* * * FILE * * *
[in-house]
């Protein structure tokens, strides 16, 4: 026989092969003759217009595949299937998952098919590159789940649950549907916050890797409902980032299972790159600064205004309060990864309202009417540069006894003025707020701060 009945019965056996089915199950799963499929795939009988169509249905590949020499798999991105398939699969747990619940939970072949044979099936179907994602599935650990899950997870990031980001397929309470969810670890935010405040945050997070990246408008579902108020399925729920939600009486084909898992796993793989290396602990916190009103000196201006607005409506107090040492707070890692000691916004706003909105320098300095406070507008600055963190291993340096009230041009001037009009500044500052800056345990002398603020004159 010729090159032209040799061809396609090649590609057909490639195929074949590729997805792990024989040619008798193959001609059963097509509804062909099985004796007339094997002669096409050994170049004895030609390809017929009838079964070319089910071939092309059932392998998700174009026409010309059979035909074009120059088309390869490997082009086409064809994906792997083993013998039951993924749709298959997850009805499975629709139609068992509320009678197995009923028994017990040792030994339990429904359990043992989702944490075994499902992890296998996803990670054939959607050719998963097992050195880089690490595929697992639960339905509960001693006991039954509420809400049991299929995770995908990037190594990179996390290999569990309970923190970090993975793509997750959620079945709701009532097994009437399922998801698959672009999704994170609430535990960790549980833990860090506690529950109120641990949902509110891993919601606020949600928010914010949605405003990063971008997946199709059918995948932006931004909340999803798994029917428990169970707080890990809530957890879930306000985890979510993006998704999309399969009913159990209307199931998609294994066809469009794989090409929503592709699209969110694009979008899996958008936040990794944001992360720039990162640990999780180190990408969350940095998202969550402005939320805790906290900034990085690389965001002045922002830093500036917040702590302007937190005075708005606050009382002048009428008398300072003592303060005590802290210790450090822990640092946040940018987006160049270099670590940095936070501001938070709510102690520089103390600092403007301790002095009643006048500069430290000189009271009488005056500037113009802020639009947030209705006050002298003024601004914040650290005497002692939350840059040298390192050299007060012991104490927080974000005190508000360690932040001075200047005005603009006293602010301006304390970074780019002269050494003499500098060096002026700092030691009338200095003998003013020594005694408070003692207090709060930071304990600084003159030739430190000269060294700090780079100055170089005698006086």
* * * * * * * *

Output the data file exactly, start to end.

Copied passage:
[in-house]
């Protein structure tokens, strides 16, 4: 026989092969003759217009595949299937998952098919590159789940649950549907916050890797409902980032299972790159600064205004309060990864309202009417540069006894003025707020701060 009945019965056996089915199950799963499929795939009988169509249905590949020499798999991105398939699969747990619940939970072949044979099936179907994602599935650990899950997870990031980001397929309470969810670890935010405040945050997070990246408008579902108020399925729920939600009486084909898992796993793989290396602990916190009103000196201006607005409506107090040492707070890692000691916004706003909105320098300095406070507008600055963190291993340096009230041009001037009009500044500052800056345990002398603020004159 010729090159032209040799061809396609090649590609057909490639195929074949590729997805792990024989040619008798193959001609059963097509509804062909099985004796007339094997002669096409050994170049004895030609390809017929009838079964070319089910071939092309059932392998998700174009026409010309059979035909074009120059088309390869490997082009086409064809994906792997083993013998039951993924749709298959997850009805499975629709139609068992509320009678197995009923028994017990040792030994339990429904359990043992989702944490075994499902992890296998996803990670054939959607050719998963097992050195880089690490595929697992639960339905509960001693006991039954509420809400049991299929995770995908990037190594990179996390290999569990309970923190970090993975793509997750959620079945709701009532097994009437399922998801698959672009999704994170609430535990960790549980833990860090506690529950109120641990949902509110891993919601606020949600928010914010949605405003990063971008997946199709059918995948932006931004909340999803798994029917428990169970707080890990809530957890879930306000985890979510993006998704999309399969009913159990209307199931998609294994066809469009794989090409929503592709699209969110694009979008899996958008936040990794944001992360720039990162640990999780180190990408969350940095998202969550402005939320805790906290900034990085690389965001002045922002830093500036917040702590302007937190005075708005606050009382002048009428008398300072003592303060005590802290210790450090822990640092946040940018987006160049270099670590940095936070501001938070709510102690520089103390600092403007301790002095009643006048500069430290000189009271009488005056500037113009802020639009947030209705006050002298003024601004914040650290005497002692939350840059040298390192050299007060012991104490927080974000005190508000360690932040001075200047005005603009006293602010301006304390970074780019002269050494003499500098060096002026700092030691009338200095003998003013020594005694408070003692207090709060930071304990600084003159030739430190000269060294700090780079100055170089005698006086």